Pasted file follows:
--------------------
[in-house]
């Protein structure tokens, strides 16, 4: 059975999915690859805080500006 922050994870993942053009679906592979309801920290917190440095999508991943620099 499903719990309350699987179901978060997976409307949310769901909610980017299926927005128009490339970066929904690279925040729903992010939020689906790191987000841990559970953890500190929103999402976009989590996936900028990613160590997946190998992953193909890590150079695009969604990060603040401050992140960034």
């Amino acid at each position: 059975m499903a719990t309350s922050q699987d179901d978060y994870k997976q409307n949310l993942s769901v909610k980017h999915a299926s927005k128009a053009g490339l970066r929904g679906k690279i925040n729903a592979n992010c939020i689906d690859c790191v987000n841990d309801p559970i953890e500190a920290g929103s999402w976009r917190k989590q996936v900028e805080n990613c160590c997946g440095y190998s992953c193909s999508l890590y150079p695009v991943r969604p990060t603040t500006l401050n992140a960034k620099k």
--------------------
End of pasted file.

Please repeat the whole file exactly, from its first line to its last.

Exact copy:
[in-house]
């Protein structure tokens, strides 16, 4: 059975999915690859805080500006 922050994870993942053009679906592979309801920290917190440095999508991943620099 499903719990309350699987179901978060997976409307949310769901909610980017299926927005128009490339970066929904690279925040729903992010939020689906790191987000841990559970953890500190929103999402976009989590996936900028990613160590997946190998992953193909890590150079695009969604990060603040401050992140960034």
């Amino acid at each position: 059975m499903a719990t309350s922050q699987d179901d978060y994870k997976q409307n949310l993942s769901v909610k980017h999915a299926s927005k128009a053009g490339l970066r929904g679906k690279i925040n729903a592979n992010c939020i689906d690859c790191v987000n841990d309801p559970i953890e500190a920290g929103s999402w976009r917190k989590q996936v900028e805080n990613c160590c997946g440095y190998s992953c193909s999508l890590y150079p695009v991943r969604p990060t603040t500006l401050n992140a960034k620099k």